French

  • Le Monde par la bande

    This course explores representations of the World and History in major bandes dessinées (or graphic novels) published in French from the 1930s to the present, and produced by authors of various backgrounds (French, Belgian, Italian, Jewish, Iranian). Informed by theoretical readings, discussions will address key aesthetical, political, and ethical issues, including Exoticism, Orientalism, (Post)colonialism, national and individual identity, as well as the theory of reception, to critically assess the fluctuations of these visions between fantasy and testimony.
  • Le Monde par la bande

    This course explores representations of the World and History in major bandes dessinées (or graphic novels) published in French from the 1930s to the present, and produced by authors of various backgrounds (French, Belgian, Italian, Jewish, Iranian). Informed by theoretical readings, discussions will address key aesthetical, political, and ethical issues, including Exoticism, Orientalism, (Post)colonialism, national and individual identity, as well as the theory of reception, to critically assess the fluctuations of these visions between fantasy and testimony.
  • Tales of Hospitality: France, North Africa, and the Mediterranean

    Since the Revolution, France has declared itself a haven for refugees from all countries. Yet, a series of laws and often fierce debates have recently marred this benevolence with sometimes dramatic limitations. Keeping in mind different models of hospitality in the Western, Mediterranean, and Arab traditions, we will examine the 'case study' of France and North Africa by comparing ethical and political, individual and collective models of hospitality. We will address issues such as immigration, nationality, and cultural identity and reflect on what it means to welcome a stranger.
  • Le Monde par la bande

    This course explores representations of the World and History in major bandes dessinées (or graphic novels) published in French from the 1930s to the present, and produced by authors of various backgrounds (French, Belgian, Italian, Jewish, Iranian). Informed by theoretical readings, discussions will address key aesthetical, political, and ethical issues, including Exoticism, Orientalism, (Post)colonialism, national and individual identity, as well as the theory of reception, to critically assess the fluctuations of these visions between fantasy and testimony.
  • Tales of Hospitality: France, North Africa, and the Mediterranean

    Since the Revolution, France has declared itself a haven for refugees from all countries. Yet, a series of laws and often fierce debates have recently marred this benevolence with sometimes dramatic limitations. Keeping in mind different models of hospitality in the Western, Mediterranean, and Arab traditions, we will examine the 'case study' of France and North Africa by comparing ethical and political, individual and collective models of hospitality. We will address issues such as immigration, nationality, and cultural identity and reflect on what it means to welcome a stranger.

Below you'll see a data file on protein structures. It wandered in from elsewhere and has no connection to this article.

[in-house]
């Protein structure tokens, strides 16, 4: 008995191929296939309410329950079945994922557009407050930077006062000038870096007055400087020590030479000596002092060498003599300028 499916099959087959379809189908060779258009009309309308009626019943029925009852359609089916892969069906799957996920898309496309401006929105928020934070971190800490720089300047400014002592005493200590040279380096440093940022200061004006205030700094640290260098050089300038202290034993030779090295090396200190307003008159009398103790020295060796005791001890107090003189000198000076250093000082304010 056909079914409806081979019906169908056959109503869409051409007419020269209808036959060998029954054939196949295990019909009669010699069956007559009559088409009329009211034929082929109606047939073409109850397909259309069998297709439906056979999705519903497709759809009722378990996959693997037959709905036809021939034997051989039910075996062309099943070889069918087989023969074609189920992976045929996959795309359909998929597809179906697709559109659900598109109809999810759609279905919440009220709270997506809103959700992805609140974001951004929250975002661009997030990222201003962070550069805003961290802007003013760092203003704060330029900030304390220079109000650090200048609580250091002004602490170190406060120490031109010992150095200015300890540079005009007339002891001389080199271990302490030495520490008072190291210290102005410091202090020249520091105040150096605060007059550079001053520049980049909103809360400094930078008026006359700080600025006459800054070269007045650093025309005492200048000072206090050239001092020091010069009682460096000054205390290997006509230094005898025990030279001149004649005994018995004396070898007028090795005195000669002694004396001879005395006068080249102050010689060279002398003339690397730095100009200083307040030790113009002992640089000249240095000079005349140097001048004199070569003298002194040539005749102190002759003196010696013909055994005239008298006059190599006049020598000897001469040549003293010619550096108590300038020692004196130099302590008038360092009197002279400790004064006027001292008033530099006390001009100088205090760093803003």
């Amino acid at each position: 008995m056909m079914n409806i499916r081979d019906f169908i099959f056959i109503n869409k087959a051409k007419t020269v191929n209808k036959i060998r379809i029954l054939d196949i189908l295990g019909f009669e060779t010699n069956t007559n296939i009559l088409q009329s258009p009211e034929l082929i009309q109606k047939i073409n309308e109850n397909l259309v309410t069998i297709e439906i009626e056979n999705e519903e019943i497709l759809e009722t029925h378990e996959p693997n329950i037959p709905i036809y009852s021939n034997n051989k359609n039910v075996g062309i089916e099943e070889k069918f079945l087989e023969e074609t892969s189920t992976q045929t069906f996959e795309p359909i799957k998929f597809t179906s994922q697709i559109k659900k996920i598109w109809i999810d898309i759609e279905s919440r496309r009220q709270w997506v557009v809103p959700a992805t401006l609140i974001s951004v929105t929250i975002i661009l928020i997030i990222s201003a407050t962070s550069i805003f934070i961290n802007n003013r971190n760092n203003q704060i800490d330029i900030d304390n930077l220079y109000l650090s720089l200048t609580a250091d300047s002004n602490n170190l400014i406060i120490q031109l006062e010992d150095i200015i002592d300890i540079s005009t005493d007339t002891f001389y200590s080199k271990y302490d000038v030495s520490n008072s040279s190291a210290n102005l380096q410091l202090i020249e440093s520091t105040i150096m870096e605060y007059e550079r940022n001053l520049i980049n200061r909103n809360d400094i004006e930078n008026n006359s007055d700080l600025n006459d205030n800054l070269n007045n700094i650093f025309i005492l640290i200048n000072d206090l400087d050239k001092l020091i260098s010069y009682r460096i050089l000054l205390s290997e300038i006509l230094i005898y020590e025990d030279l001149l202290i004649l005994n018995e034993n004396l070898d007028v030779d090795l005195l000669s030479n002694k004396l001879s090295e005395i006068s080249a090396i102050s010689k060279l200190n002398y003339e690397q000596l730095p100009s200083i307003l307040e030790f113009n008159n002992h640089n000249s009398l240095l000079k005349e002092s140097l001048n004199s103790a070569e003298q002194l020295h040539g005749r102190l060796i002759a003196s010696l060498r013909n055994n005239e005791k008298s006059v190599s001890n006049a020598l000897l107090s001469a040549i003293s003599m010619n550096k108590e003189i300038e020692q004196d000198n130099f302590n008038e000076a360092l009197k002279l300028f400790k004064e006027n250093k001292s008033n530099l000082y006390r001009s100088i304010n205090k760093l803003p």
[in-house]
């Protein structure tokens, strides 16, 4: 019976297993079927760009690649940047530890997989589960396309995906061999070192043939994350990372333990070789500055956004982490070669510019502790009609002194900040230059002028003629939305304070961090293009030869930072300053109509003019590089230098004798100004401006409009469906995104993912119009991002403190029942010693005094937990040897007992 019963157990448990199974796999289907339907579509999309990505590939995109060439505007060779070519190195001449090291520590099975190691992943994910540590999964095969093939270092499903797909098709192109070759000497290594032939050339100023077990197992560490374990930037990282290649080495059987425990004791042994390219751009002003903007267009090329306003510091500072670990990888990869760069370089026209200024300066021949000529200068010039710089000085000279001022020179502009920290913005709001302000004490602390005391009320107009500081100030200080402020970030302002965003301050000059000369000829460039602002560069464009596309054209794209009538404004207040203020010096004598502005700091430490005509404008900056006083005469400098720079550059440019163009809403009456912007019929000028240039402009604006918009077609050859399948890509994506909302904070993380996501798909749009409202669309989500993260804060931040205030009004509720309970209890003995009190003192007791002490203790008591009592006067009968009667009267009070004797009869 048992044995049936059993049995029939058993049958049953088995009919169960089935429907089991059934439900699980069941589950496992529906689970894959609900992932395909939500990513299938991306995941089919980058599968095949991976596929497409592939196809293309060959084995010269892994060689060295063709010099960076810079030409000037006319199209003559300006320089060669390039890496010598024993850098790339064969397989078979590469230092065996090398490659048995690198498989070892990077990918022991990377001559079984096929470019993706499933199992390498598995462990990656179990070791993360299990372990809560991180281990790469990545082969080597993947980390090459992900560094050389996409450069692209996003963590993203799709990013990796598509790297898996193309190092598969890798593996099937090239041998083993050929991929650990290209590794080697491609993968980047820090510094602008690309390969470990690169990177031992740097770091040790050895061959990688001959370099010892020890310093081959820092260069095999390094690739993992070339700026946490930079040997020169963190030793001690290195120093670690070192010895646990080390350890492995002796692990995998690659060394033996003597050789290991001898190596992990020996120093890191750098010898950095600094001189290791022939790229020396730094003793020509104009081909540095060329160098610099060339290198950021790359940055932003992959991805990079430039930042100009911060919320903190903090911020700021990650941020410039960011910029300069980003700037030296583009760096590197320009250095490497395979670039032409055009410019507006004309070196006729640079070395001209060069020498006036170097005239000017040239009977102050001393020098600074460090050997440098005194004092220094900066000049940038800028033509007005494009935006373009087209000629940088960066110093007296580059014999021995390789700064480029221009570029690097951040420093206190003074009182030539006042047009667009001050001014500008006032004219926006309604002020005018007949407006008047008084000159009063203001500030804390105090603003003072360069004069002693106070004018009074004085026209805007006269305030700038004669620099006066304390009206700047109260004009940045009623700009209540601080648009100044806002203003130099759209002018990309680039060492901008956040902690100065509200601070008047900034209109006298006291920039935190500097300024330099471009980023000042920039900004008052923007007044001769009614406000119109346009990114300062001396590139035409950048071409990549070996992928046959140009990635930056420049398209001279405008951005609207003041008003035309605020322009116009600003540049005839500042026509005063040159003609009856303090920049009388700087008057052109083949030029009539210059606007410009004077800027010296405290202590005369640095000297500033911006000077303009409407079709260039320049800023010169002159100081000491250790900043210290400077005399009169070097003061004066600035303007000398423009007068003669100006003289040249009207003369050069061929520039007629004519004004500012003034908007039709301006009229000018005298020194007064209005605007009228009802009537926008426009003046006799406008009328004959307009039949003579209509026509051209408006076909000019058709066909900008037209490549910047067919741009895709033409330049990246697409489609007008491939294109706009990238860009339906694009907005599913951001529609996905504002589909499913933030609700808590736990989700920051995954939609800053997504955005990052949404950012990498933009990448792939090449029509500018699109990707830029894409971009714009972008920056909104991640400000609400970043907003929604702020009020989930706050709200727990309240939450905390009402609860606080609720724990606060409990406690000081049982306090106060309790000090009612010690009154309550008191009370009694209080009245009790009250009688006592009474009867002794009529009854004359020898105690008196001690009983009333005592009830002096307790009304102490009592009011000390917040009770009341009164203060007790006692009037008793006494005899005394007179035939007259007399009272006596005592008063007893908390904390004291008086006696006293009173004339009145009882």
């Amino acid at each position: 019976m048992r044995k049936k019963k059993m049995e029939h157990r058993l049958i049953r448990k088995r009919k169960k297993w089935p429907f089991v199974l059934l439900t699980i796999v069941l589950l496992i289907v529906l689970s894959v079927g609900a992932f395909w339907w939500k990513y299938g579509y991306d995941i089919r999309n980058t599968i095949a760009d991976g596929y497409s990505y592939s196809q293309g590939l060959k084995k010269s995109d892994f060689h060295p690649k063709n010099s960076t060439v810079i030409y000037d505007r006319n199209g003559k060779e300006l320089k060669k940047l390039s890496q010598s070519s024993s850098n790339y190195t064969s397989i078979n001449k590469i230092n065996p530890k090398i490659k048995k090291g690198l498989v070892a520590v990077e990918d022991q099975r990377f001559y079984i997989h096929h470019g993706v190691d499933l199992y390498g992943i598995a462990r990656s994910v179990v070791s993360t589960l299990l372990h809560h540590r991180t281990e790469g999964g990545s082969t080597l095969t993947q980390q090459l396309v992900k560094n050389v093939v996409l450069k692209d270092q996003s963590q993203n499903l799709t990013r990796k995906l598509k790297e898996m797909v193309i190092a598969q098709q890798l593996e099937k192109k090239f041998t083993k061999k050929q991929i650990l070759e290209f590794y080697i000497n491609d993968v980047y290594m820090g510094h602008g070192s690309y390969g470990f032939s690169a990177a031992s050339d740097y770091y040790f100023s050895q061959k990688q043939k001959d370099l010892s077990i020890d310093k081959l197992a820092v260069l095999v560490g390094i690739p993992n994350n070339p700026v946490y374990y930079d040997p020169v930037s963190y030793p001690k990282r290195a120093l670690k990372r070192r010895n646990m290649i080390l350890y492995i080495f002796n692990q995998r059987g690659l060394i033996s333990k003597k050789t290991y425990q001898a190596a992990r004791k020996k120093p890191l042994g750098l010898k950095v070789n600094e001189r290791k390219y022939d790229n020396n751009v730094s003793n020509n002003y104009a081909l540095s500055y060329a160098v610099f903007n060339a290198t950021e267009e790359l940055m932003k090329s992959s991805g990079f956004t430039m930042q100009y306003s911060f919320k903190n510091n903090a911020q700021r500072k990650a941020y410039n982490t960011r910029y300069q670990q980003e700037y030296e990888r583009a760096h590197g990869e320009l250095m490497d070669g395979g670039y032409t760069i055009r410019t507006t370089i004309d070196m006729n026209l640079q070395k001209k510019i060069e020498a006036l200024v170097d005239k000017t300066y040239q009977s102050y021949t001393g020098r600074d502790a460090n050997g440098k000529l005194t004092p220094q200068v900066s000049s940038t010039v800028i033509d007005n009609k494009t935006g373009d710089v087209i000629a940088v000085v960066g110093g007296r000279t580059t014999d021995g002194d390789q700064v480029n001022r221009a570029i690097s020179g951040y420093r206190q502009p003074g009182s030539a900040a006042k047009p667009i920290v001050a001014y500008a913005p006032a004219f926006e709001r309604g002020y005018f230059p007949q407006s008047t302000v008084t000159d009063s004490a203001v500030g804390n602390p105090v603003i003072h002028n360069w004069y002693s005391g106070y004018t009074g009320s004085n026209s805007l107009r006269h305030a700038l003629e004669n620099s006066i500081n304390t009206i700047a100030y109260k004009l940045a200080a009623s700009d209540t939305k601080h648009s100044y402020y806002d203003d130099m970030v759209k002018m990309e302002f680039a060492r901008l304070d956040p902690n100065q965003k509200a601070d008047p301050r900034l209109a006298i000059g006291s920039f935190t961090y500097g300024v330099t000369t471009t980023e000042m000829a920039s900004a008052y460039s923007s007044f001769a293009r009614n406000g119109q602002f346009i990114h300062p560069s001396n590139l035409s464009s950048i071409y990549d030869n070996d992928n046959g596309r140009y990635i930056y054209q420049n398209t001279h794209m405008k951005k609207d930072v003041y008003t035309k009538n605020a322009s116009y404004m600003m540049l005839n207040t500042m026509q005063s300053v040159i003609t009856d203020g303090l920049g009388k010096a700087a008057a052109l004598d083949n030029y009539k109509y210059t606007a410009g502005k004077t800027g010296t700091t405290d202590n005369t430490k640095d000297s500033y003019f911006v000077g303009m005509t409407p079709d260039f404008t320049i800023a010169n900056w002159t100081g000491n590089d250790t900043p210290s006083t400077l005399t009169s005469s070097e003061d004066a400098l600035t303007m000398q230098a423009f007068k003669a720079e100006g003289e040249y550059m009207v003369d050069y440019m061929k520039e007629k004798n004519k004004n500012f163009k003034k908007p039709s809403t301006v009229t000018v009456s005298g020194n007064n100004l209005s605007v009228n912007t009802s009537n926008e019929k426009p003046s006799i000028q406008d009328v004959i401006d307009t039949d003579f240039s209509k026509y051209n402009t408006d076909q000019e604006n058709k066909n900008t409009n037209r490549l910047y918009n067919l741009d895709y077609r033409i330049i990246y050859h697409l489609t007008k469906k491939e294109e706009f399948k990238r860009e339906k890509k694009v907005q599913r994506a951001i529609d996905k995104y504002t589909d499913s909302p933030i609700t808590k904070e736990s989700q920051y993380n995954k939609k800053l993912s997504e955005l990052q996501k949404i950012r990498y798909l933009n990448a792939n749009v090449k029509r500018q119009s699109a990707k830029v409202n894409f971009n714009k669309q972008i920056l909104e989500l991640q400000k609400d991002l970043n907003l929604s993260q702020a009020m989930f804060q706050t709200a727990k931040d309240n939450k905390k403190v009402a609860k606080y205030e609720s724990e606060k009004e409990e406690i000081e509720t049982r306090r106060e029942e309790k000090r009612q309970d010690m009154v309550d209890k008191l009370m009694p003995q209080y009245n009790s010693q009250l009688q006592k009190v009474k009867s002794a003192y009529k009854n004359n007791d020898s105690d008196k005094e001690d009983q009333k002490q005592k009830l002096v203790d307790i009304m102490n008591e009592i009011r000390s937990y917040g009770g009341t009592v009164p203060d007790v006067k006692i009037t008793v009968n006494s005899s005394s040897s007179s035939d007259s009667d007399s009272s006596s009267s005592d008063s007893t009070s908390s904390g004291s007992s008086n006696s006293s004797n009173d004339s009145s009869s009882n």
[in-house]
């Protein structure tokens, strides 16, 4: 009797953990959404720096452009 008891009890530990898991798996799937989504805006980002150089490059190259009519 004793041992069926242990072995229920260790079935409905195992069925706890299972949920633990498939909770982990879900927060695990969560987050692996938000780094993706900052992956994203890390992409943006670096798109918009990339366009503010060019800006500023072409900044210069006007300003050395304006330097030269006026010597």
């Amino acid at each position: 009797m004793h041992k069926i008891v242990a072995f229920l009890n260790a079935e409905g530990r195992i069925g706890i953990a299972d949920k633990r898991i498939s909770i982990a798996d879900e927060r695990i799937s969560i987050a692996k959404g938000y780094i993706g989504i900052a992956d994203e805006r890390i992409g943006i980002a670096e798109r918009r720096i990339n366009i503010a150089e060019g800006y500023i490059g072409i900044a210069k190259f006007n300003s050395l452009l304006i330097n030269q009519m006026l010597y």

• Le Monde par la bande

    This course explores representations of the World and History in major bandes dessinées (or graphic novels) published in French from the 1930s to the present, and produced by authors of various backgrounds (French, Belgian, Italian, Jewish, Iranian). Informed by theoretical readings, discussions will address key aesthetical, political, and ethical issues, including Exoticism, Orientalism, (Post)colonialism, national and individual identity, as well as the theory of reception, to critically assess the fluctuations of these visions between fantasy and testimony.
  • Seminar in Romance Linguistics and/or Literary Theory: Literary Theory from Phenomenology to Post-Structuralism

    The seminar examines major theoretical works representative of phenomenological, structuralist, and post-structuralist approaches to reading. Wherever possible, these works are paired with literary texts in order to see whether they facilitate or frustrate mutual translation. The ultimate ambition of the course is not only to familiarize students with important moments in twentieth-century intellectual history but to foster a practical capacity for the recognition and critique of theoretical frameworks.
  • Seminar in Romance Linguistics and/or Literary Theory: Literary Theory from Phenomenology to Post-Structuralism

    The seminar examines major theoretical works representative of phenomenological, structuralist, and post-structuralist approaches to reading. Wherever possible, these works are paired with literary texts in order to see whether they facilitate or frustrate mutual translation. The ultimate ambition of the course is not only to familiarize students with important moments in twentieth-century intellectual history but to foster a practical capacity for the recognition and critique of theoretical frameworks.

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